The Pueblo Community College Foundation hosted a luncheon on Wednesday, December 7 to announce the 2017 Class of Inductees into the Pueblo Hall of Fame.

2017-hof-inducteesThose who will be formally inducted on Friday, March 3 include:

Jack Quinn
For more than five decades, Jack Quinn has been a leader in the crusade to assure “a decent and suitable environment for every American family.”

Hired in the early 1960s as a teacher at Sacred Heart Cathedral School, Quinn made a choice to stay in Pueblo rather than return to his east coast roots by becoming a youth counselor for the “War on Poverty” program before he assumed a position with the Pueblo Housing Authority in 1968.

In 1972, Quinn became the third Executive Director of the PHA and stayed in the position until his retirement in 2006. During his tenure with the PHA, the Connecticut native increased the public housing units by 750 percent and became a recognized national leader for his effort as the President of the National Association of Housing and Redevelopment Officials.

Noted as a “boss that trusted his employees and gave them an opportunity to grow personally and professionally”, Quinn also provided leadership in the Pueblo community where he founded of the Boys Club of Pueblo and facilitated the development of the Girls Club in the city.

His community activities ranged from being the Colorado State Fair parade director to serving as the President of the Pueblo Community College Foundation.

As Lew Quigley wrote in his letter endorsing Quinn’s nomination for the Pueblo Hall of Fame, the former Pueblo City Manager stated that “much of the Pueblo Housing Authorities’ success can be traced back to Jack’s ability to get things done through the maze of Federal and State Rules and Regulations dealing with public housing. As he reminded me on several occasions, ‘Quigley, why can’t the less fortunate not have the opportunity to live in a nice home’. For that and many other reasons, Jack Quinn made Pueblo a better place to live.”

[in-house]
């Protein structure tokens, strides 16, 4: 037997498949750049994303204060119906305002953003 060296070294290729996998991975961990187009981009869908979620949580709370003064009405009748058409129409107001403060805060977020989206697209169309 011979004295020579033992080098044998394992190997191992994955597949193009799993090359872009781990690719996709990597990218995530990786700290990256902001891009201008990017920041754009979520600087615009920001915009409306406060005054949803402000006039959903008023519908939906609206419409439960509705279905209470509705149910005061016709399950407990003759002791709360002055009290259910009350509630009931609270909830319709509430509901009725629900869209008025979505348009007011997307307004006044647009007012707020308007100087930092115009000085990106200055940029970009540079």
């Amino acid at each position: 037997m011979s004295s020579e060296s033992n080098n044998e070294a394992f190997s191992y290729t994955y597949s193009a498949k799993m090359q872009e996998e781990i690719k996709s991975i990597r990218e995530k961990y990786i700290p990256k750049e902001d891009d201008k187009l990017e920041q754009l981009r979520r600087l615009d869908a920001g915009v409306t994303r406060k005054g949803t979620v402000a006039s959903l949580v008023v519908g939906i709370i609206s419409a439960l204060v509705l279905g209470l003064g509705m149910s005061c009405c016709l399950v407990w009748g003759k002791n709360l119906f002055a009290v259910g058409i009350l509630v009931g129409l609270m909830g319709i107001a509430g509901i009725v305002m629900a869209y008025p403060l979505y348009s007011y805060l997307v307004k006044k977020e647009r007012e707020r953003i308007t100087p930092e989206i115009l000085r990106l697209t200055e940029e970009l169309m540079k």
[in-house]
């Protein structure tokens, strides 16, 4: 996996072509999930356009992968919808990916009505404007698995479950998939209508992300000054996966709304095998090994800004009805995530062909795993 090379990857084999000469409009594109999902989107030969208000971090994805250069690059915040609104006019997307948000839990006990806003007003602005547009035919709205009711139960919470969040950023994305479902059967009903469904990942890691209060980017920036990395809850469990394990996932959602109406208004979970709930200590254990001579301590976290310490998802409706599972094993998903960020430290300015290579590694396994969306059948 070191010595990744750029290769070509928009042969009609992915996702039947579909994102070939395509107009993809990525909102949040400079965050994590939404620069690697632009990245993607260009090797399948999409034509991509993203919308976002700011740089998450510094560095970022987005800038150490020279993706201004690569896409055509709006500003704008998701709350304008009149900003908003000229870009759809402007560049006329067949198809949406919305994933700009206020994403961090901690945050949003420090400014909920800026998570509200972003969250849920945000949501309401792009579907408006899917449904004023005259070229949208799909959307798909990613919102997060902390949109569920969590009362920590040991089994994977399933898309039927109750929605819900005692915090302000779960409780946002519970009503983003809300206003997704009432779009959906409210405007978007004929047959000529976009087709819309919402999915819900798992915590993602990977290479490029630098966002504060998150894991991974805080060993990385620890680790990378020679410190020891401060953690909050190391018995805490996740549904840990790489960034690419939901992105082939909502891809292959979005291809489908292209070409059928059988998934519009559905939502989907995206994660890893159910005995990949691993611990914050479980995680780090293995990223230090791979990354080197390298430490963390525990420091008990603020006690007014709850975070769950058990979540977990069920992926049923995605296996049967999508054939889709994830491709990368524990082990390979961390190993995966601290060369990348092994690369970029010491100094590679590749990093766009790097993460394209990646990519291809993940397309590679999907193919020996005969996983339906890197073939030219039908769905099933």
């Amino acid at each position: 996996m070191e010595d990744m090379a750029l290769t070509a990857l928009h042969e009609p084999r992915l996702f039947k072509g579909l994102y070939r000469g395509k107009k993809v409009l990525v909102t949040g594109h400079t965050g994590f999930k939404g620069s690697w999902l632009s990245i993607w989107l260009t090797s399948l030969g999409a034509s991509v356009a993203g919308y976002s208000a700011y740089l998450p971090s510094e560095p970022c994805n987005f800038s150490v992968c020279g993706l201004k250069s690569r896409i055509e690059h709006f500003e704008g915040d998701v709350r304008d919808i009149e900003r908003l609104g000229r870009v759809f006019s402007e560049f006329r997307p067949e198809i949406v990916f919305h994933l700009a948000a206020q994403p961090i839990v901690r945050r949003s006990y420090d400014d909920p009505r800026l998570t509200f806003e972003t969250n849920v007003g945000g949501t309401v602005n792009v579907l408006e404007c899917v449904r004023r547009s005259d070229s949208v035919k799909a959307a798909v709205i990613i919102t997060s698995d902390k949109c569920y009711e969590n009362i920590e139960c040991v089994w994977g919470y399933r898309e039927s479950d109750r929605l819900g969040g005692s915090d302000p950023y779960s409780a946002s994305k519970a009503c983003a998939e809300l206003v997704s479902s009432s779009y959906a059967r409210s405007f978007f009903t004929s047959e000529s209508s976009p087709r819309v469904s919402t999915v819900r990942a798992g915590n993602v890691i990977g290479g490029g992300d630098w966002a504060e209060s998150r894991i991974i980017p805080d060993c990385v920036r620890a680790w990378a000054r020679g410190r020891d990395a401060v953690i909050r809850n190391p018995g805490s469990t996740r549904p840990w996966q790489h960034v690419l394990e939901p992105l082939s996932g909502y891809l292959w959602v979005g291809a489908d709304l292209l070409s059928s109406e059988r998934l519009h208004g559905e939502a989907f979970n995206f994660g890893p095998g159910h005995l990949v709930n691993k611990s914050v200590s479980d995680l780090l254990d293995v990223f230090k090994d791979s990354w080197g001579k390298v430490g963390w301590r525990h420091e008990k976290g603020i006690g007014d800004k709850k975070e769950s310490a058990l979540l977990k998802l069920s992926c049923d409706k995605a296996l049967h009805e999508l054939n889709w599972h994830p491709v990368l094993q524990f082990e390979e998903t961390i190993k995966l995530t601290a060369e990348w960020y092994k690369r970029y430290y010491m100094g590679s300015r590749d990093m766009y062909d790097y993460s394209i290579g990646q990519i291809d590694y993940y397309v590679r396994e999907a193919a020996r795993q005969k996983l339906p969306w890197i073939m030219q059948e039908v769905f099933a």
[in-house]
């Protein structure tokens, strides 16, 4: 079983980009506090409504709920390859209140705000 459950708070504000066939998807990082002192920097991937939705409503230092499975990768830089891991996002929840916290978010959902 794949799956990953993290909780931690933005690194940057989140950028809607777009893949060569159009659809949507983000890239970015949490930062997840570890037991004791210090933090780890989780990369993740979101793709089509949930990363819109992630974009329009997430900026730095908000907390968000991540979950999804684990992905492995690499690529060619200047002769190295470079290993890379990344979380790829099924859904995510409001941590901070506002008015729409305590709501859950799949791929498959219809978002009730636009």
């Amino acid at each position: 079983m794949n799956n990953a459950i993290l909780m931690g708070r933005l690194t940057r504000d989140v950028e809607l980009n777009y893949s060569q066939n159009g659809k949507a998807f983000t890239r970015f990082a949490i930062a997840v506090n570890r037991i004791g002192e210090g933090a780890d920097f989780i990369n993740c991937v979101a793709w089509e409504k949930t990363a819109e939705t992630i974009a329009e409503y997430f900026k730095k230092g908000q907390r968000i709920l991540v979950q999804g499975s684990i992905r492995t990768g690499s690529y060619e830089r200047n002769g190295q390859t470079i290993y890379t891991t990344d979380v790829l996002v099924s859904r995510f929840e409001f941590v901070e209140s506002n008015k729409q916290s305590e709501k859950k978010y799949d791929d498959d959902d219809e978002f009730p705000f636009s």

Jane Rawlings
A Pueblo native, Jane Rawlings has been active in the Pueblo community since returning home in 1996 to head the Pueblo CHIEFTAIN’s internet development process.

For the past three decades, Rawlings has continued her work at the newspaper where she is the assistant publisher while becoming a leader in southern Colorado in a diverse array of non-profit organizations throughout the region.

Her commitment has helped Pueblo in many way as she has focused on helping children to learn to read through the Rotary Club, served as a campaign chairman for the United Way and was a member of a blue-ribbon panel for the Sothern Colorado Conservation Award.

A Red Cross Community Service Hero, Rawlings has been a board member for the Southern Colorado Community Foundation, the Colorado College Board of Trustees and the Colorado State University at Pueblo Foundation.

As Glenn Ballantyne penned in his letter to support Rawlings nomination for the Pueblo Hall of Fame, “Jane brings that special blend of deep concentration, superior listening skills, willingness to act and a joyous spirit that unifies and inspires. She has made a valuable contribution to business, education and philanthropy since her return home.”

Mike Salardino
As Margie Wood wrote over decade ago in the Pueblo CHIEFTAIN, “Mike Salardino was a disc jockey at KDZA Radio in the golden age of rock ‘n’ roll, served 12 years on City Council and somehow morphed into a successful financial adviser.

Today he is enjoying another facet of his life: celebrating Columbus Day as a proud son of Italy.